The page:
Ever thought of the Göta Canal for your Swedish itinerary? I suspect not – it certainly didn’t make our initial agenda. In fact I didn’t even know Sweden had a canal until we crossed over from Denmark. That’s why I love travel so much – it expands your mind and horizons. And like many, up until recently I was sure Sweden’s Top 6 were; Abba, Ikea, Albert Nobel, the Ice Hotel, herrings and meatballs. Now I seriously know better.
We hope after delving into this little visual storyboard and video, that you would consider putting the Göta Canal on your Swedish adventure. Let’s see if we can inspire you.Click below to see our video footage.
When we arrived on the south westerly shores of Sweden as part of our 2019 Summer in Scandinavia road-trip we had a choice; turn right and head along the southerly coast or left and head north towards Gothenburg. After a bit of Googling to find something off-the-beaten-track, I found the Göta Canal! Decision made, we turned left.
Having grown up from the age of 12 around canals and narrow boats in England, I am pretty used to the waterway network and the sublimely tranquil way of life. So how perfect to visit something so close to my heart and my family roots. Plus I had never seen the Göta Canal profiled anywhere on any other blogs. We love going along the road less travelled and although my research suggested that it was popular with the locals, it didn’t have a tourist destination feel about it at all. This had our names written all over it.Göta Canal Background
Sweden’s southern canal system is a man-made waterway constructed in 19th century connecting Gothenburg in the west with Söderköping in the east, just south of Stockholm. The entire stretch is 382 miles (614km) and its navigation takes on three very distinct personalities;
- The Tröllehätte Canal from Gothenburg (now officially under the Göta Canal umbrella)
- Two major connecting lakes, Vänern and Vättern
- The Göta Canal
The canal’s vision was the brainchild of Hans Brask in 16th century although it took another 300 years for it to come to fruition. Thanks to the efforts of Von Platten, a German-born officer in the Swedish Navy, the revived plans got royal approval with King Charles XIII believing that it would give Sweden a modern edge. So in 1810 the canal’s construction began. It took a massive 22 years to complete with the help of canal guru Thomas Telford from England and was mostly dug out by hand, by 58,000 men. It was officially opened in 1832 although sadly it never really became the success that Von Platten had anticipated. The railway soon took over as the favoured form of transport given that it was quicker and was unaffected by the winter, unlike the easily frozen canal.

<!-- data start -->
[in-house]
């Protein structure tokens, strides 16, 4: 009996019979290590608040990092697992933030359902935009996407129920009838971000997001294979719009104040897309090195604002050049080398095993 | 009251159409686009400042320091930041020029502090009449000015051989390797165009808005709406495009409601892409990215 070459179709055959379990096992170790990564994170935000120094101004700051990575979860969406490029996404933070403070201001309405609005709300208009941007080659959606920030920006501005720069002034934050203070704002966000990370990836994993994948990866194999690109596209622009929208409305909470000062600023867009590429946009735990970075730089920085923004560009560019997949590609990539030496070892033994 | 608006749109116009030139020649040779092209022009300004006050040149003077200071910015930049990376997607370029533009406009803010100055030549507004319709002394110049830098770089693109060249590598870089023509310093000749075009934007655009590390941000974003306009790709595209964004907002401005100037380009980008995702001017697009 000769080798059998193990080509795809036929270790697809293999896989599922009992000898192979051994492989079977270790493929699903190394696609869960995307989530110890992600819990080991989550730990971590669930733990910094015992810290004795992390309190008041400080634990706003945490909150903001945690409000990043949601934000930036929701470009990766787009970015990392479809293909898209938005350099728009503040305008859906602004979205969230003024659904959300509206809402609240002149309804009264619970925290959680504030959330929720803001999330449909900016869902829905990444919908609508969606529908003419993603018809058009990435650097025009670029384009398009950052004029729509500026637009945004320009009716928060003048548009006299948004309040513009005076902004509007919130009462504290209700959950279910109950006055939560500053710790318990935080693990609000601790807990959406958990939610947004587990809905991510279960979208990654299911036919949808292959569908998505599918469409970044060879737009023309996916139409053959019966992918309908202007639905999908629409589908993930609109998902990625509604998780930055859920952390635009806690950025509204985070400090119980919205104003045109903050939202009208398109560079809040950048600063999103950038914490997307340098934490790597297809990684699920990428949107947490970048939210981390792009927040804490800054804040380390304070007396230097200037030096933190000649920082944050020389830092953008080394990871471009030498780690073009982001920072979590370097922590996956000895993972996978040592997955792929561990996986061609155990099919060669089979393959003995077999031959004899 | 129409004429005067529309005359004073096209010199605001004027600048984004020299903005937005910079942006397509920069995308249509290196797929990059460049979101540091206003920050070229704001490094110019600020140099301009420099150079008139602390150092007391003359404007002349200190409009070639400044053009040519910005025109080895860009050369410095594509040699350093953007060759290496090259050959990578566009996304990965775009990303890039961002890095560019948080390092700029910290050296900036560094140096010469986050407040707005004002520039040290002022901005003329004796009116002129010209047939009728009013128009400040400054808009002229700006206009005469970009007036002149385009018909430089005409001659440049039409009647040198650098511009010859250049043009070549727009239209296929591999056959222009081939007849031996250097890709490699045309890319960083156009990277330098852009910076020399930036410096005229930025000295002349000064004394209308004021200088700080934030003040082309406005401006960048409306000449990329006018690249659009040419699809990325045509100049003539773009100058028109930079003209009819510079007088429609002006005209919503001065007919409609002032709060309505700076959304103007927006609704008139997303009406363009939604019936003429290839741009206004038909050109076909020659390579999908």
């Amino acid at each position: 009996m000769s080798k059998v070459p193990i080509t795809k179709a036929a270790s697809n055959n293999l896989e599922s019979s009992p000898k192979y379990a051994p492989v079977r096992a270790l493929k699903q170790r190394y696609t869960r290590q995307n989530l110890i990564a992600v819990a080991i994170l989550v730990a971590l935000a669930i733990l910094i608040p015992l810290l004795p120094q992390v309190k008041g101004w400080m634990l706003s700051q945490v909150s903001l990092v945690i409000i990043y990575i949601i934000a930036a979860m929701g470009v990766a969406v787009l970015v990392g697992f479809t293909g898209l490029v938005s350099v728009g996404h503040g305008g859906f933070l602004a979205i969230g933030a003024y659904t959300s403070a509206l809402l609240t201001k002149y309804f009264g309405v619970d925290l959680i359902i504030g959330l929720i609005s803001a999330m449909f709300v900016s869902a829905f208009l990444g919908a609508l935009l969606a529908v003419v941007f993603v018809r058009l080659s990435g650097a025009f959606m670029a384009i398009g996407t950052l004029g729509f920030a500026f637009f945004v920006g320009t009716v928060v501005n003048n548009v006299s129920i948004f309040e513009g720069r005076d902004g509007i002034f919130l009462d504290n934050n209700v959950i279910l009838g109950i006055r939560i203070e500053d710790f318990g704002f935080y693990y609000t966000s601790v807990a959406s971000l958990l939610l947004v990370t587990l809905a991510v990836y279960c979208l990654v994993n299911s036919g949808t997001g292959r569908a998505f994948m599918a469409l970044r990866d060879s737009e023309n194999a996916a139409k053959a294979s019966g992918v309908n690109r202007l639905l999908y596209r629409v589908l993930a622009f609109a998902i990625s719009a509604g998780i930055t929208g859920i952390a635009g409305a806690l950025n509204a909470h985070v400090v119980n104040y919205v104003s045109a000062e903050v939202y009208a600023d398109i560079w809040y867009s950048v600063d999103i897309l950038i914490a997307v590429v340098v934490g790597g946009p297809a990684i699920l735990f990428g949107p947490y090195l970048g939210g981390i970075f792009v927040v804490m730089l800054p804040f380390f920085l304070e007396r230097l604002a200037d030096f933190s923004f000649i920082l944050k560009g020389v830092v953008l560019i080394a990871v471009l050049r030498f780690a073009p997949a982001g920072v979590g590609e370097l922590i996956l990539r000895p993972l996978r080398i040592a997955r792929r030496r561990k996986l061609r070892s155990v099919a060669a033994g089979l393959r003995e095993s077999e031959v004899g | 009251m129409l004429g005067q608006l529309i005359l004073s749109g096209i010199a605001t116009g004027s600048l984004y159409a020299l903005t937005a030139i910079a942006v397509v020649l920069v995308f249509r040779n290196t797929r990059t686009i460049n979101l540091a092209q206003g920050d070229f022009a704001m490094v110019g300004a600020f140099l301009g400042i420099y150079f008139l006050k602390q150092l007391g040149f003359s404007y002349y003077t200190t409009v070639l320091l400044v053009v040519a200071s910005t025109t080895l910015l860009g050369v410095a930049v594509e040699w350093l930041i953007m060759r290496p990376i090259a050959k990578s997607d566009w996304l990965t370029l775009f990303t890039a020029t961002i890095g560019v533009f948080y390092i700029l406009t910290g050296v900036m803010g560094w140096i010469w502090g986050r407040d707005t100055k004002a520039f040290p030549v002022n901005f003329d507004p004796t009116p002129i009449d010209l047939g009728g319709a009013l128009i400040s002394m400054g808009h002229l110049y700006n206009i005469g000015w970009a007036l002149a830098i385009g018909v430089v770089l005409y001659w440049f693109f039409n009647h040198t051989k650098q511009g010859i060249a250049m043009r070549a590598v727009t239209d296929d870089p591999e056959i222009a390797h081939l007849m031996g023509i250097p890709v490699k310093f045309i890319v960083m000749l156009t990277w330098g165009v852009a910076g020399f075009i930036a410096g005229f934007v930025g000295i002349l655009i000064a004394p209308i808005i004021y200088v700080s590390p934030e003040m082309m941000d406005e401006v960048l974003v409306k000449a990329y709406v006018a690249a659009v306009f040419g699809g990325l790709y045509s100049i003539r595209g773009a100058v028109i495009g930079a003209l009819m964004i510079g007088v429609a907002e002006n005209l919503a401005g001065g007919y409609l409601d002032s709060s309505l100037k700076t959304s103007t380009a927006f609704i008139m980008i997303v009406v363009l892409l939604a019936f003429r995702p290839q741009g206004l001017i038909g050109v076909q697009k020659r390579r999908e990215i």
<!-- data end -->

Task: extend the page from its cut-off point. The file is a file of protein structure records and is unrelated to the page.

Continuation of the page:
Now the Göta Canal’s only commerciality is its tourist value – which ranks as one of the most popular destinations for Swedes. With its route crossing the entire country, this is an incredible way to experience Sweden; whether alongside the waterways on it’s well organised tow-paths or with a watery perspective, aboard boats or cruise liners.
Starting (or ending depending on your perspective) officially at Sjötorp at the easterly edge of the Vänern Lake, the Göta Canal begins its journey. Winding through gorgeous countryside, through small towns that have grown up along its path it takes you on a colourful cultural experience with a historical shading. Ending up at Mem where the canal then accesses the Baltic Sea, where the salt tantalises the canal’s fresh waters. This canal is a beautiful work of art to be admired and enjoyed.